Look Back with Little: Britannia '“ more than just a place of industry

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On May 22, 1851, the Banbury Guardian published a list of local exhibitors responsible for trades and industries represented at the Great Exhibition held at the Crystal Palace that same year.

One of these was Bernhard Samuelson: he displayed a considerable number of agricultural implements. These featured ploughs, horse hoes, churns, and turnip cutters including his new patent.

A comprehensive account of what was known as the Britannia Works was put together by G C J Hartland who developed a great interest in the town’s nineteenth century industry. The article contained valuable memories supplied by A W Jones and B Boscott, former employees of the company. Unsurprisingly such a variety of products could not take shape under a single roof. There was an Upper and a Lower Works. The former occupied land bounded by Fish [George] Street, Britannia Road, Windsor Terrace and Lower Windsor Street. Apart from offices there were four fitter shops for turnip cutters, flour dressers and lawn mowers. The visitor to the Upper Works would also have discovered lawn mower grinding machines, and those for flour milling. Long machine shop bays were prominent as were specialist pattern and electro plating shops. Collectively the operational parts produced a deafening din that could be heard streets away.

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The Lower Works occupied the space delimited by Canal Street and Swan Close Road and stretched from canalside to Upper Windsor Street. This location meant that pig iron, furnace coke and mouldings could be off-loaded from narrow boats. The working day at the furnace was long: 6am to 8pm on weekdays. Here ‘blood-red flames roared skyward’.

Noise was also a feature of the work done by fettlers. They ground rough castings on wheels until highly polished. It was a different story along Swan Close Road. Here were the carpenters’ shops , pattern makers’ shops, and paint shops. Men wore white aprons and pill-box hats.

The Upper and Lower Works needed to be connected and this was achieved by a 2 ft gauge tramway that went over the canal and river bridges before reaching railway sidings. Sadly no trace of the tramway can be found despite vigorous checks in Swan Foundry. Trucks were hauled by a steam wagon and when conditions rendered this useless shire horses were called upon.

Samuelson took a very paternalistic view of life at the Britannia Works. He especially encouraged football and cricket at competitive level. The field which is now home to Banbury United was originally provided by him as a sports field for his workers. It had a fine pavilion with a thatched roof and included a dining room as well as dressing rooms. Behind this pavilion was a rifle range, skittle alley, and clay beds for quoits.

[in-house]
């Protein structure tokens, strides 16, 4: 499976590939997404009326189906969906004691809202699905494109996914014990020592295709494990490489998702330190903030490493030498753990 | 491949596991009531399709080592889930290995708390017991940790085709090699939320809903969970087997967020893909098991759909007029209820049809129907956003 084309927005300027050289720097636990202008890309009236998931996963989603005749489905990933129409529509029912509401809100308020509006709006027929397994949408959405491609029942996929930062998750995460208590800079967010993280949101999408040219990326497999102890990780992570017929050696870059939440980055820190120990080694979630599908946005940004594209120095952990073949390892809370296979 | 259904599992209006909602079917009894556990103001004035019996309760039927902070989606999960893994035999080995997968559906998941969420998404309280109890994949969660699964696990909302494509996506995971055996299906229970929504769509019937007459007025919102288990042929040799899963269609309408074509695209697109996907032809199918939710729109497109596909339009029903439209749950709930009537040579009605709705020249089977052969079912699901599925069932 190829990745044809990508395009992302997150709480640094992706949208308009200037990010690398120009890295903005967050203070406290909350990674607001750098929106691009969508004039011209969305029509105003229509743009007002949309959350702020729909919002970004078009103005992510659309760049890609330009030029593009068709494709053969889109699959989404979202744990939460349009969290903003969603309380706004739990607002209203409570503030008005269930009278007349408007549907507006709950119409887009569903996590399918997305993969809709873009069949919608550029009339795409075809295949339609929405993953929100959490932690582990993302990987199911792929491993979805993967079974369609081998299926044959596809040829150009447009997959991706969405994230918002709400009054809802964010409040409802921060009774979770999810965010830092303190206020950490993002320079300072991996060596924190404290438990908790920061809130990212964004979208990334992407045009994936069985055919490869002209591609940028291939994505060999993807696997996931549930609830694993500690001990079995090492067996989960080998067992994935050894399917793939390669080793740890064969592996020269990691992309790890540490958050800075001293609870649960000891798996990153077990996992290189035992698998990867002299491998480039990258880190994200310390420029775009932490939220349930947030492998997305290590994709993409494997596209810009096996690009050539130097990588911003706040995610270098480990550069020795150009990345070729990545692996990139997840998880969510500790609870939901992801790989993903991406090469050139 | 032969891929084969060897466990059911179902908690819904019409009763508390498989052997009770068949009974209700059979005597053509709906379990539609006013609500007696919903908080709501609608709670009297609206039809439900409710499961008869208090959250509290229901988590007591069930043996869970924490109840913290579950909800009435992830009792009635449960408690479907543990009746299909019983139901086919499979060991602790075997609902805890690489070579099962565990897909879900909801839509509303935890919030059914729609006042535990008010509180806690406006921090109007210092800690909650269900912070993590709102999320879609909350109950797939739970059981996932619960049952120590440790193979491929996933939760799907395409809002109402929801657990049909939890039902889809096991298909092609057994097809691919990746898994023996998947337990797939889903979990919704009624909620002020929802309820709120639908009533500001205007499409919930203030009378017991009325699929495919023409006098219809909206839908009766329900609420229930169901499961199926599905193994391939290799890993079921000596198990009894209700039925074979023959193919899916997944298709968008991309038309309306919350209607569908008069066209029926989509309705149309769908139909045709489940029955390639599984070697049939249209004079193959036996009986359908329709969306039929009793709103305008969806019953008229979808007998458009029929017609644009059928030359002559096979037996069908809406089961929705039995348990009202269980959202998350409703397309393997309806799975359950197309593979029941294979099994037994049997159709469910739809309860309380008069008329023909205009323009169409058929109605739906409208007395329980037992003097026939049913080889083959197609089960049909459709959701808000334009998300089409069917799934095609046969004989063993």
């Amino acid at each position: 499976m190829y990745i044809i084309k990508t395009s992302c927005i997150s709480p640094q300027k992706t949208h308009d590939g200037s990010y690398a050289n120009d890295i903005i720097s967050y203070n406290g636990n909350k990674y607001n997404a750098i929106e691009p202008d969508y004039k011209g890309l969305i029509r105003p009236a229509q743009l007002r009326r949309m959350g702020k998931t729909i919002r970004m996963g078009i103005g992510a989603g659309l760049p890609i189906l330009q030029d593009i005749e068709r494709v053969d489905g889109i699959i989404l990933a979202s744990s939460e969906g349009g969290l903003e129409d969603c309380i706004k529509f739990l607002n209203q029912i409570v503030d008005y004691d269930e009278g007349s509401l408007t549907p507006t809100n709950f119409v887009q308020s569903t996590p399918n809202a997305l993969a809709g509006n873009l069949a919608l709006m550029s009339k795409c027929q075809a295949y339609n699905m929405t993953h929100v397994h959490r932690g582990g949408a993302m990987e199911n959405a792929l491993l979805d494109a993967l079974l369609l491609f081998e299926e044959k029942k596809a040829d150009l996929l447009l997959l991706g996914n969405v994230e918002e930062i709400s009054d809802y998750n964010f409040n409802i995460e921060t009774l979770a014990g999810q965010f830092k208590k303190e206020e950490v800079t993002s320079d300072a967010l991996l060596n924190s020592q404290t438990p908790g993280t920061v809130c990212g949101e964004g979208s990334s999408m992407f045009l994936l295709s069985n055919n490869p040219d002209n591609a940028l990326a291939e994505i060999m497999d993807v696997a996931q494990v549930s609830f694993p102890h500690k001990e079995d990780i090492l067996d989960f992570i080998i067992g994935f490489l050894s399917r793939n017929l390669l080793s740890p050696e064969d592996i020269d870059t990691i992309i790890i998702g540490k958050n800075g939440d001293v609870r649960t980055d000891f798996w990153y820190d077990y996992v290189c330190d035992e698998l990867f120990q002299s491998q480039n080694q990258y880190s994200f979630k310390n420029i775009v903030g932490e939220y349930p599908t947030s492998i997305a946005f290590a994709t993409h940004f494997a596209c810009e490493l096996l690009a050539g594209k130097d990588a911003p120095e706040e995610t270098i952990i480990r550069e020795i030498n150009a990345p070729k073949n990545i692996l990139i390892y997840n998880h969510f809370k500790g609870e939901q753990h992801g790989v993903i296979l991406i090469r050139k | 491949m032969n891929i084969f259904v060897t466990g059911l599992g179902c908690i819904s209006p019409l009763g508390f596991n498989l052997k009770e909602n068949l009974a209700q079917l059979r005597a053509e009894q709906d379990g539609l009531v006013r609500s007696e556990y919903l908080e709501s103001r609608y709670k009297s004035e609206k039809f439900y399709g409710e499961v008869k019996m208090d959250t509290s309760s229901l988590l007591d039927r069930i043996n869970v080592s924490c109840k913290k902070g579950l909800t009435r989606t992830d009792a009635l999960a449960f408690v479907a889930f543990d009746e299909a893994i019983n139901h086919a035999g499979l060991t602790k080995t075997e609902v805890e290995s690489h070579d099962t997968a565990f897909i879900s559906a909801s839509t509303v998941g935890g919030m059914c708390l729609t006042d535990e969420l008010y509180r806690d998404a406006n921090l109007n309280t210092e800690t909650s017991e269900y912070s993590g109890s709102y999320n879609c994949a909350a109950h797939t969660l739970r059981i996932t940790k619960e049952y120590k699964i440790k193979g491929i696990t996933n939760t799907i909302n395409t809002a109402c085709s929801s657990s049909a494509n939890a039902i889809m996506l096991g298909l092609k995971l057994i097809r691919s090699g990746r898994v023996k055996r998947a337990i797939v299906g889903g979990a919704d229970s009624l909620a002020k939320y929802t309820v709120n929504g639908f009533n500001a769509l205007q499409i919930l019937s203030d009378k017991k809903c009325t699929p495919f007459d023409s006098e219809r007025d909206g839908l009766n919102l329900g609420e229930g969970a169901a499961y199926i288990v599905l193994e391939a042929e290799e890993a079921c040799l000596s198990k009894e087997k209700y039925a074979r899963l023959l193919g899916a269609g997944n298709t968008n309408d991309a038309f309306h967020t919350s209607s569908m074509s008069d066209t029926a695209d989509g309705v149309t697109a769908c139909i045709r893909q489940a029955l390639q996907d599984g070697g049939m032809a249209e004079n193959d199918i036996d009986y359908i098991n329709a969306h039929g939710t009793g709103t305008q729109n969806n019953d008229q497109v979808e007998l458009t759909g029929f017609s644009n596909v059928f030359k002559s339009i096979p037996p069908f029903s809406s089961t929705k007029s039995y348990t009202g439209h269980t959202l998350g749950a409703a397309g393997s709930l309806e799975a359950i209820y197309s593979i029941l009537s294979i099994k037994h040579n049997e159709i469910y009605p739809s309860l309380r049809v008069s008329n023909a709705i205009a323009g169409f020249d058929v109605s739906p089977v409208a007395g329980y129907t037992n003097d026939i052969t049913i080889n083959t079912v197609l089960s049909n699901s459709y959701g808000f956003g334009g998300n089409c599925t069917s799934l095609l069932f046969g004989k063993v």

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The locality was not well supplied with schools so Samuelson built Britannia British School (later known as Cherwell British School) and paid for it out of his money. A site was found on the west side of Britannia Road opposite Windsor Terrace. Close to the school gates were buildings which contained a library, a games room and a hot slipper bath.

In September 1954, the Banbury Advertiser carried an article with the inviting title ‘One Man’s Memories of a Bygone Era’. The man in question was Joe Herbert. Amongst Joe’s most interesting recollections were the descriptions of some of the leading personalities.

Chief amongst these was Managing Director Ernest Samuelson, who began each day walking all the way from his home Bodicote Grange. Next Joe recalled a fettler by the name of Dick Stanley. The start of his day illustrate the merits of a routine; up at 5.15am and a round-up of some of his work mates.

The character and development of Samuelson’s Britannia Works suggest a need to be recalled in the light of the proposed regeneration of Canalside in Banbury. Swan Close Road buildings include small but historically significant survivals from the 19th century heyday of the business.

The vision should incorporate these so that a future urban quarter will offer both to residents and visitors a peep at the past.